With an early rise the next morning (our ferry was departing for McCallum at 8:00am), we finished up our walking tour of Gaultois and retired for the night. It was a hot August night, both bedroom windows were wide open, the little black fan sitting on the nightstand did it’s best to circulate the mauzy air. At 5:30am I awakened, looked out the ocean-view window and what a sight to behold. The sun was not yet up, the fog was lifted and the humidity gone. The sea was a calm, orange-blue mirror. Smiling, I snuggled back into my bed for I knew it was going to be a glorious day!
McCallum, more remote than Gaultois, is a fishing village nestled between two weather-beaten hills. Established as a seasonal fishing settlement in the 16th Century, its very existence today, thought hanging by a lifeline, still evolves around the sea.
We arrived McCallum at 9:30 in the morning. Choosing to do this trip as a loop, rather than 2 separate return trips from Hermitage, we were here until 5:30pm (which turned out to be 6:00 because the ferry was behind schedule). And it was a glorious day indeed, hot and sunny, definitely a treat for late August, especially for the locals.
Landing in McCallum, like all remote south coast communities, will see you greeted at the wharf by waiting residents. Whether on foot or sitting on their quads, the folk (off all ages) watch as the massive ‘McCallum’ container is lifted off the boat by crane and gently placed on the wharf. This is the goodie box that holds their staples from the mainland, food, bottled water, supplies, and exciting packages, parcels and post. This is the tangible link that connects them with the rest of the world.
Our first stop, after our obligatory selfie by the McCallum government wharf sign, was the general store, located directly on the pier. With our face mask on, as requested by a note taped to the door, we entered to buy some fruit, snacks and water to last out the day. I asked the store clerk if I could leave my weighty backpack by the counter while we toured the community and hillsides and she was more than happy to accommodate me.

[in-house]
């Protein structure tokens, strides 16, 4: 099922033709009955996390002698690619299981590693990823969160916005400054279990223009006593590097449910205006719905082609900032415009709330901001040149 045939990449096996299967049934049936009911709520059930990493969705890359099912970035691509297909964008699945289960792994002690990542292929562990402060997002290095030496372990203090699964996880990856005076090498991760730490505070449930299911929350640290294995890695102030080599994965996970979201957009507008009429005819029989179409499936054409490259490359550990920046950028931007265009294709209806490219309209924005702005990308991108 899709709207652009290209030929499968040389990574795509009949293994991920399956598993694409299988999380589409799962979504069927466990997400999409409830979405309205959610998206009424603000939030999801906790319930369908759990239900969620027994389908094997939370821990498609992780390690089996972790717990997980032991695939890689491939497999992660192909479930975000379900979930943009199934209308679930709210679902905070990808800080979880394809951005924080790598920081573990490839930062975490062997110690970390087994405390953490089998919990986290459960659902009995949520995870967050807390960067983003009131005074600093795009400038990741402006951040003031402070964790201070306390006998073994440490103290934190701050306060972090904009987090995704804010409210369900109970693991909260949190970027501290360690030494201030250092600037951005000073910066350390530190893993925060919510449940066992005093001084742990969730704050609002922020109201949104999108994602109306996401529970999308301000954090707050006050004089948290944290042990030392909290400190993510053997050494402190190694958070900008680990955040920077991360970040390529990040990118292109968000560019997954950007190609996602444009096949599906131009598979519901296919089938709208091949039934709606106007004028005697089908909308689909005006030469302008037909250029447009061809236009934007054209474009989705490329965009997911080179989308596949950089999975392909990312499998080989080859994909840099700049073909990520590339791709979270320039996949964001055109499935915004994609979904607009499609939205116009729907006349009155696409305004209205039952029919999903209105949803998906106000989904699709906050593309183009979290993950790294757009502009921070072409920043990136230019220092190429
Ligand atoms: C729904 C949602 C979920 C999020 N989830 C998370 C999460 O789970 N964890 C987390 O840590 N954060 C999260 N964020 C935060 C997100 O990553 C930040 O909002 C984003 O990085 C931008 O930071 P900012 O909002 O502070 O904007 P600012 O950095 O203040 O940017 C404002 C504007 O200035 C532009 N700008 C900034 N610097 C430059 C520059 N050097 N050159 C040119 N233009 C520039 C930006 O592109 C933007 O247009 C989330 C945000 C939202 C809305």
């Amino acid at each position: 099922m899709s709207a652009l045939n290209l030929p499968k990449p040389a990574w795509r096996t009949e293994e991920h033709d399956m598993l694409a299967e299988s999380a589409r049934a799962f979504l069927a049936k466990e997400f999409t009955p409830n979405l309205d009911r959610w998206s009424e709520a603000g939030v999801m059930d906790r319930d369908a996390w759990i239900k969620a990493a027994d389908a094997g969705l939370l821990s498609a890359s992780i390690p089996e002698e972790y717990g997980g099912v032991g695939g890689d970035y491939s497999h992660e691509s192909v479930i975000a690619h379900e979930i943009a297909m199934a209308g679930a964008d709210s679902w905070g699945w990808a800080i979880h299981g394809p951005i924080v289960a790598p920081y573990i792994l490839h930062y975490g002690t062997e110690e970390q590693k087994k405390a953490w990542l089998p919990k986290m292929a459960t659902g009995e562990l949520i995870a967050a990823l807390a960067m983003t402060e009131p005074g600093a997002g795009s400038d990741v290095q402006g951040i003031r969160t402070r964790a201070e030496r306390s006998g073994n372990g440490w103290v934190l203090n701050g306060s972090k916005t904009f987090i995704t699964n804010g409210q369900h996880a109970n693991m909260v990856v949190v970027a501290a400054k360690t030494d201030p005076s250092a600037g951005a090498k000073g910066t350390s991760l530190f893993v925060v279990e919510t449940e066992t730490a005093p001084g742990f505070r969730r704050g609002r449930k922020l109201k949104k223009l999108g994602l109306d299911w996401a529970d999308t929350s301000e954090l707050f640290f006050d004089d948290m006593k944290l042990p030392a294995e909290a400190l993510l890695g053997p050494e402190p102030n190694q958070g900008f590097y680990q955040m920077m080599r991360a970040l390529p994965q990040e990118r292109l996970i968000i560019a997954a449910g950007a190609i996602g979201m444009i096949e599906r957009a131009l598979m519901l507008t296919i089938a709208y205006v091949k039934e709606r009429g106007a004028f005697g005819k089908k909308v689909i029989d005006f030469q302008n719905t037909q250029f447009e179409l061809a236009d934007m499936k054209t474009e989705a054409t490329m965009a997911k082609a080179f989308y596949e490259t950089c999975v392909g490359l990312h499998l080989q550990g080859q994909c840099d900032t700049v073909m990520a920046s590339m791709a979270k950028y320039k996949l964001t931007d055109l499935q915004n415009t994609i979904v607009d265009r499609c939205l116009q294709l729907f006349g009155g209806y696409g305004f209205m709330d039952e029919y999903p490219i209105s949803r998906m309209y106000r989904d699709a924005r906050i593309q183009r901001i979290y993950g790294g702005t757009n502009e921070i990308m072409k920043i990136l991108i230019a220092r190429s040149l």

With the sun on our faces we walked around, overjoyed, knowing that had it been a RDF (rain, drizzle, fog) kinda day, with 8 hours until the ferry’s return, it would not have been as pleasant. While strolling the wooden boardwalks and concrete laneways, we noticed that, similar to Gaultois, many dwellings were boarded up, with electricity meters removed and walkways grown in with tall grass and tree branches. We even observed the old Newfoundland tradition of placing a broomstick diagonally across the front door to let you know ‘nobody is home’.
Despite its empty, eerie appearance, there is still lots of splendor and contentment to see here. Gardens are planted, utilizing what little land is available between the steep cliffs and the ocean. Where no ground can be found, the stilted fishing stages lend a hand carrying the weight of soil-filled fish tubs. Henhouses are at capacity, dogs bark to greet you as they run out of leash, bringing up solid in their attempt to see what the latest boat dragged in and songbirds flutter past, hopping from woodshed to woodshed. To sum it up, McCallum is simple and lovely.
With time to kill, and on recommendation by a local, we ventured up into the hillside behind the Anglican Church to get a panoramic view of McCallum. The land behind the church is steep in places, and the grass is tall, so care and caution are important as uneven ground makes footing questionable. Atop the hill, we were met by a refreshing, cool breeze and we decided to sit, have a snack and take in the endless beauty McCallum laid out before us.
After our hilltop hike I retrieved my backpack from the store. We decided to wait out the ferry on the wharf for the remaining 3 hours. Though the general store closed for lunch we had plenty of time to use the restroom, wash up and have a second lunch that consisted of 2 hot Keurig coffees and a coconut roll each. With the wharf at out back, the sun in our face, we observed 3 bald eagles flying in circles overhead. Without saying a word to each other, we both sat silently, sipping our coffee, soaking in the moment, wondering would we ever get back to this extraoridinary, magical place.
The Rugged South Coast
Photos of Newfoundland’s rugged South Coast taken from the ferry. With approximately 17,000 kilometres of coastline, it is unimaginable how many abandoned fishing villages lay dormant due to resettlement. A faith that someday may claim these precious gems.